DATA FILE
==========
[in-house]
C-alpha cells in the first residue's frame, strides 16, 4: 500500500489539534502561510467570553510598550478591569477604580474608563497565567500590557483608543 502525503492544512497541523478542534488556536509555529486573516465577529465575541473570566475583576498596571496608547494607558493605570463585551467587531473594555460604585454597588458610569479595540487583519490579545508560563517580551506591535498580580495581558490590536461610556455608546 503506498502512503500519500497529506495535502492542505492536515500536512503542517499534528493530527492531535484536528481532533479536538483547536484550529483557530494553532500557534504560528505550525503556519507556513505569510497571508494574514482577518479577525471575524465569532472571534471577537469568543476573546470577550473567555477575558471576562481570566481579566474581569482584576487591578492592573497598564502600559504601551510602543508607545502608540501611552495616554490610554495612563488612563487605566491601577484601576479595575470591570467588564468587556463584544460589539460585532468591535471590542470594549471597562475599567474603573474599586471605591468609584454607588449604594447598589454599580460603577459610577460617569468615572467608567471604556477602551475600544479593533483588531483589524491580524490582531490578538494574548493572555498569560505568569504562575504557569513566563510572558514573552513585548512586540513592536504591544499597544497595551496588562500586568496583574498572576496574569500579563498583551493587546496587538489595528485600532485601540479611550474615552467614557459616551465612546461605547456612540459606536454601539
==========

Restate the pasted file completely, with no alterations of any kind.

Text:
[in-house]
C-alpha cells in the first residue's frame, strides 16, 4: 500500500489539534502561510467570553510598550478591569477604580474608563497565567500590557483608543 502525503492544512497541523478542534488556536509555529486573516465577529465575541473570566475583576498596571496608547494607558493605570463585551467587531473594555460604585454597588458610569479595540487583519490579545508560563517580551506591535498580580495581558490590536461610556455608546 503506498502512503500519500497529506495535502492542505492536515500536512503542517499534528493530527492531535484536528481532533479536538483547536484550529483557530494553532500557534504560528505550525503556519507556513505569510497571508494574514482577518479577525471575524465569532472571534471577537469568543476573546470577550473567555477575558471576562481570566481579566474581569482584576487591578492592573497598564502600559504601551510602543508607545502608540501611552495616554490610554495612563488612563487605566491601577484601576479595575470591570467588564468587556463584544460589539460585532468591535471590542470594549471597562475599567474603573474599586471605591468609584454607588449604594447598589454599580460603577459610577460617569468615572467608567471604556477602551475600544479593533483588531483589524491580524490582531490578538494574548493572555498569560505568569504562575504557569513566563510572558514573552513585548512586540513592536504591544499597544497595551496588562500586568496583574498572576496574569500579563498583551493587546496587538489595528485600532485601540479611550474615552467614557459616551465612546461605547456612540459606536454601539